Mom Needs a Nap

Keira and I have been in the hospital for 20 days now.

Originally, the plan was for Dave and I to switch each week or two. However, because of COVID-19 concerns and him flying to Amsterdam each week with Livvy, they wanted me to stay until Keira was past her mucositis phase, when her immune system would be at its lowest. Fair enough.

The sleep (or lack there of) schedule has been rough. And as mucositis kicked in Friday night (Oct 9th) even more so.

As all the side effects began she needed more medicines to keep her out of pain and more snuggles with Mom. While some nights she was able to sleep well (thanks Morphine), I, however, had to get up with every beep of the machines, which meant one medicine was done and it was time for the next. Time to get up, pause the noise on the machine and hit the nurses button. This happens hourly throughout the night.

Usually by the time they take her daily blood draw at 6am she can go back down until 9am so that gives me a good 3-hour block of time to sleep more and sometimes hurry up and shower while she sleeps.

Needless to say, Mom needs a nap. Or a spa day. Or both.

Once the mucositis started on Friday, so did the hair loss. But only a couple hairs at a time. Now it’s becoming a little more but nothing extremely noticeable when you look at her.

Two days later, on the 11th, she needed a blood transfusion because her hemoglobin levels were low, on the evening of the 12th she needed a platelet transfusion, on the 13th she got a immunoglobin infusion, on the 14th, she needed another blood transfusion and today, the 15th, she needs another platelet transfusion.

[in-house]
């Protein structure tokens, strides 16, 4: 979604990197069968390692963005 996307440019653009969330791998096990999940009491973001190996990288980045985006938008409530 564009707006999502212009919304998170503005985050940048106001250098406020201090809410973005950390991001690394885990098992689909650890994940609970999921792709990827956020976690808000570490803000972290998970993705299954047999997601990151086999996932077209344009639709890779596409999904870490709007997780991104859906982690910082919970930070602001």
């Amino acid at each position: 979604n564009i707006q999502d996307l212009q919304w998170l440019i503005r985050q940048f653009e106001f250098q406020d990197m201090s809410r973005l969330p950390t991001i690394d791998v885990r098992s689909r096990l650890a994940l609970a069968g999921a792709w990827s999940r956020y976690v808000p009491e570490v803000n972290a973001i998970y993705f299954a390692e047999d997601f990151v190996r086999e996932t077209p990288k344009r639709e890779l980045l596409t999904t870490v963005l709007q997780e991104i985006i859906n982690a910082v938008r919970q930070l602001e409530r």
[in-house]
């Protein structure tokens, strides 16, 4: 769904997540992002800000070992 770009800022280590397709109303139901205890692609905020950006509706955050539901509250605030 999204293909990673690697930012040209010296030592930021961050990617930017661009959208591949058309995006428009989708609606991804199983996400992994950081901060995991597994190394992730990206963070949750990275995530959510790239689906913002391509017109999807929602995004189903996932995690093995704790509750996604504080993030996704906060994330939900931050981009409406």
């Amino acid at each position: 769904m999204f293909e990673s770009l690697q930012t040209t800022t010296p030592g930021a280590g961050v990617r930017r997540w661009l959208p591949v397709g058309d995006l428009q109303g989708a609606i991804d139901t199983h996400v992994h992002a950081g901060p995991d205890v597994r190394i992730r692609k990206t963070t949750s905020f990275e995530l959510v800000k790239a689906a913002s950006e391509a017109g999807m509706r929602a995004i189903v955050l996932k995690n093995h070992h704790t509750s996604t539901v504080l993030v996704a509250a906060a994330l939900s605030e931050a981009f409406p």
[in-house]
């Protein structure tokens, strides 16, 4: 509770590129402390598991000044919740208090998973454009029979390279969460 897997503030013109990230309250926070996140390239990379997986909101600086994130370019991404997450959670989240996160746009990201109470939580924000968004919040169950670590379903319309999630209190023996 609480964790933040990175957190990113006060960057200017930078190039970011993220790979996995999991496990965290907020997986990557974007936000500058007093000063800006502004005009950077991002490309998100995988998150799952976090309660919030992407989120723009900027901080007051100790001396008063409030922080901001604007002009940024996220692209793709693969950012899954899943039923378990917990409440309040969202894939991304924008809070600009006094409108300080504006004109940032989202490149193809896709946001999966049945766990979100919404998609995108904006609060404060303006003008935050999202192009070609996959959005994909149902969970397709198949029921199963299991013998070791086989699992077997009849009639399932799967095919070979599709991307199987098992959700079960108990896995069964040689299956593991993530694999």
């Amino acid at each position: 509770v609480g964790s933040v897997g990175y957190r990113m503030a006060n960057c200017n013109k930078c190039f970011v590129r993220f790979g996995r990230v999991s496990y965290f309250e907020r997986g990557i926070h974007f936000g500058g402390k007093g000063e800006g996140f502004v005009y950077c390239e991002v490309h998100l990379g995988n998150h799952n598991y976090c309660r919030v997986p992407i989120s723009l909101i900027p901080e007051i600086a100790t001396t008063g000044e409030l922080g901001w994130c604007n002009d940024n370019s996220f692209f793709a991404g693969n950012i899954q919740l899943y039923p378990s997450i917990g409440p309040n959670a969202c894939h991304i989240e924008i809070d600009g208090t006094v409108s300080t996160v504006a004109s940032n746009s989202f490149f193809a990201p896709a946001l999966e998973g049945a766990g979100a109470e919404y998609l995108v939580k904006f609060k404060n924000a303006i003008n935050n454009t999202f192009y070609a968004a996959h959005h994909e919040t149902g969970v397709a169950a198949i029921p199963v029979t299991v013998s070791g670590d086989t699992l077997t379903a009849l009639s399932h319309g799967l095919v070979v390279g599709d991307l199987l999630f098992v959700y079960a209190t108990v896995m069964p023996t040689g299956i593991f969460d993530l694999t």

This is all normal and par for the course at this stage in the game. They also took an xray for pneumonia (which came back negative) and did an ultrasound of her liver (which looked great).

And I was beyond happy to see her acting more like her normal self for the first time yesterday. Smiling away and even playing! 🤗❤ It made our day and so far she is feeling good today as well.

Can’t wait to see our strong girl push through this phase and be on the road to recovery and a normal life without all the struggles and pain that comes with MLD. Truly a blessing and a miracle!

Chemo Side Effects for Keira

I’m sure I’ll update this post a few times (scroll to the bottom), as I know more side effects will be coming. But over the past few days the chemotherapy side effects began for Keira.

First, was the loss of appetite. She started veering away from solid foods and only wanted milk.

Then it was diarrhea. Ugh.

And while I learned that chemotherapy does not effect children with as much nausea and vomiting as adults because their skulls aren’t yet fully formed so there is less pressure building up in the brain, the vomiting began nonetheless. It only happened once on Monday, twice on Tuesday but on Wednesday…woah. I went through 8 outfits for her, 2 for me and lost count of how many times she threw up (at its worst it was 6x in one hour). She couldn’t keep milk or her meds down. Finally they gave her anti-nausea medication and it helped SO much. She was fine after that and they have given her that each day now.